WASHINGTON – Playing with a dog,putting on makeup and reading the paper while driving will soon become illegal in the Nation's Capital,under a law adopted this week that also mandates hands-free cell phone use.
The D.C. Council approved the legislation Tuesday. It's one of the few laws specifically covering such behavior,according to a spokesman for AAA,the automobile club.
“The title of the bill is ‘distracted driver' and those are all activities that could be construed as possible distractions,” said Mark F. Johnson,press secretary for Council Chair Linda W. Cropp. “Anything that takes the driver's attention away from the road is a distraction.”
The Distracted Driving Safety Act of 2003,if signed by the mayor,will go into effect July 1. First-time offenders would receive a warning. Second-time offenders would be subject to a $100 fine.
“Overall the mayor approves of this bill,” said Tony Bullock,press secretary for Mayor Anthony A. Williams.
Bullock said,however,that the parts of the bill not related to cell phone use are “fuzzy.”
“I think they tried to add something for critics from the cell phone industry who said that using a cell phone isn't any more dangerous than eating a Big Mac or reading or putting on lipstick,” Bullock said. “They tried to broaden the bill to address the criticism that they were sectioning out one type of distraction.”
A similar law was passed in 2001 in Sandy,Utah,where only 78 citations have been issued for “inattentive driving,” said Sgt. Michelle Burnette of the Sandy Police Department.
“When talking to officers,a lot of times a distraction will be the cause of an accident,but they give a citation for the accident or infraction and give the driver a warning,” she said. “The statistics probably don't show the accurate number of incidents.”
Burnette said the law is a good tool to demonstrate to drivers how easily they can become distracted.
In New Hampshire,drivers can be ticketed for participating in activities that are deemed negligent and dangerous.
“Our law is purposely vague,” said Lt. Susan Forey,commander of the Special Services of the New Hampshire State Police. “The whole reason for it is that any person driving in a way that potentially harms any person or property can be held accountable.”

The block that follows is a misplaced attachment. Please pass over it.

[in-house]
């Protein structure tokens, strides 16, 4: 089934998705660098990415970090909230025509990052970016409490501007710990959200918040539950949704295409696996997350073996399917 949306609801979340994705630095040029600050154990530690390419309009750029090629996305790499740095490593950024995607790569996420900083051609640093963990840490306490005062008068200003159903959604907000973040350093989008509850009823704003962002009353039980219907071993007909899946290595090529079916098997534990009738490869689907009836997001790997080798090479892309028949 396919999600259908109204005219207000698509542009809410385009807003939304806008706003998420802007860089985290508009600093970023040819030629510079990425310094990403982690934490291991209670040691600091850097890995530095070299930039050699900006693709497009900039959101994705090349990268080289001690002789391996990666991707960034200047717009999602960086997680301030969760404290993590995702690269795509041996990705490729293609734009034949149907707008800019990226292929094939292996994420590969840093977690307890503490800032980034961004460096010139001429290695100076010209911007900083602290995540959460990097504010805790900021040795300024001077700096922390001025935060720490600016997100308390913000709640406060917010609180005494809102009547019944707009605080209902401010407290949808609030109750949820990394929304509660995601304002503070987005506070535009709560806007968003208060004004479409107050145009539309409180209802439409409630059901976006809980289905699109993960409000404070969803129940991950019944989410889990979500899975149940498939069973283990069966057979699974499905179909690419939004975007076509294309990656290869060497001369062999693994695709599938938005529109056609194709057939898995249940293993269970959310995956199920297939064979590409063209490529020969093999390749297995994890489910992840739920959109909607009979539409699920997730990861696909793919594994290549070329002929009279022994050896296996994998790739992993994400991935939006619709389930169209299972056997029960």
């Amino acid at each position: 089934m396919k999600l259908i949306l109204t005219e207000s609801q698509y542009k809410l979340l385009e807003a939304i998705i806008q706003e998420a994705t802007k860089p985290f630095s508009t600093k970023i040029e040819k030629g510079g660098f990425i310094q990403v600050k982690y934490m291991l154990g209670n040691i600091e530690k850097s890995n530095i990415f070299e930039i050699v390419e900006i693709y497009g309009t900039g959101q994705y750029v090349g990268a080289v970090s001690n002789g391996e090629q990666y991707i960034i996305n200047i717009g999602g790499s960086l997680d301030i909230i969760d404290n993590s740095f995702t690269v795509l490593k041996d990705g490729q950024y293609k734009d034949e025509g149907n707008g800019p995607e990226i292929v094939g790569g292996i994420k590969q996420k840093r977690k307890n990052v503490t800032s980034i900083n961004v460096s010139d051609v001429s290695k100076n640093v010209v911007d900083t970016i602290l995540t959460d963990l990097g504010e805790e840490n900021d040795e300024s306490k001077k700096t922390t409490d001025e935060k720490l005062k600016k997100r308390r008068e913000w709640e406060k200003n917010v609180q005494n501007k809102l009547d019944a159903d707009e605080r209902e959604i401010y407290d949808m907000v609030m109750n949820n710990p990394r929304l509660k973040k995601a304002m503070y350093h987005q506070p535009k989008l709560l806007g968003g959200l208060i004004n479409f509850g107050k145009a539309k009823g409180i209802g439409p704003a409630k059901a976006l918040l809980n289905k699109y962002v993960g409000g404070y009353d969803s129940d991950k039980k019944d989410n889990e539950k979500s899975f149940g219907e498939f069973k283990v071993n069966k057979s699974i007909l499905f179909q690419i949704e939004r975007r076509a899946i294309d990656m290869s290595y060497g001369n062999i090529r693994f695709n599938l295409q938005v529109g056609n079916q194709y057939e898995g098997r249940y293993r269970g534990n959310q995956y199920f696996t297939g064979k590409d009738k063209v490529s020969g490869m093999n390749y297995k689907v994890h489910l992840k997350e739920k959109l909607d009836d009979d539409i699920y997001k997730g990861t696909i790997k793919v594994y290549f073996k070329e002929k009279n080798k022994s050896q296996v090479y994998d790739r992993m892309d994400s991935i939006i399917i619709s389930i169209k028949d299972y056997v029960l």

So far all the negligent driving citations Forey knows of have been issued over the use of a cell phone. She noted that negligent driving could also include eating,drinking,shaving or even having sex.
“Officers are happy … because it helps them summons people who are doing things they shouldn't be doing while they are driving,” Forey said.
A survey conducted by the National Highway Traffic Safety Administration in 2002 reported that 8 percent of drivers use a cell phone during the majority of their driving.
“There is plenty of research that shows that the distraction is the conversation,not the cell phone,” said Johnathan Adkins,spokesman for the Governors Highway Safety Association,a nonprofit that is concerned with the “human behavioral aspects” of driving.
Adkins said that drivers are more distracted by the emotions of a conversation than the use of a cell phone.
“The best thing to do is for drivers not to talk on cell phones at all. We'd like to see that,” he said.
The tricky part for police officers will be to determine whether drivers were actually distracted at the time of their accident or traffic violation.
“It will be extremely hard to enforce the law. Law enforcement already had their hands full after 9/11 especially in the D.C. area,” Adkins said. “It's very hard to prove that crash is caused by a distraction.”
D.C. residents had had mixed reactions.
“I am pleased that we approved a bill… mandating that drivers use a hands-free device to make calls,” said Carol Schwartz,the D.C. council member who introduced the bill. “We cater to 3 million people on any given work day,within 68 square miles,and so we need our drivers focused on driving.”
Mike Pearce,a 21-year-old bike messenger,also approved. His life depends on drivers paying full attention to the road.
“I think it's a great idea,” said Pearce,a D.C. resident for three years. “You should always be attentive to the road,especially in a populated city.”
“Every day something happens that someone does because they aren't paying attention,” said Pearce,who uses a hands-free cell phone for work. “Especially when they are distracted and then they realize that I'm there and then they get mad.”
Not everyone is convinced the law is a good idea.
“I think it's almost unenforceable,” said Robert Beeaulieu,who owns the Post Pub,a Washington restaurant. “You might get a couple of tickets a year,but I'm not sure you could enforce it.”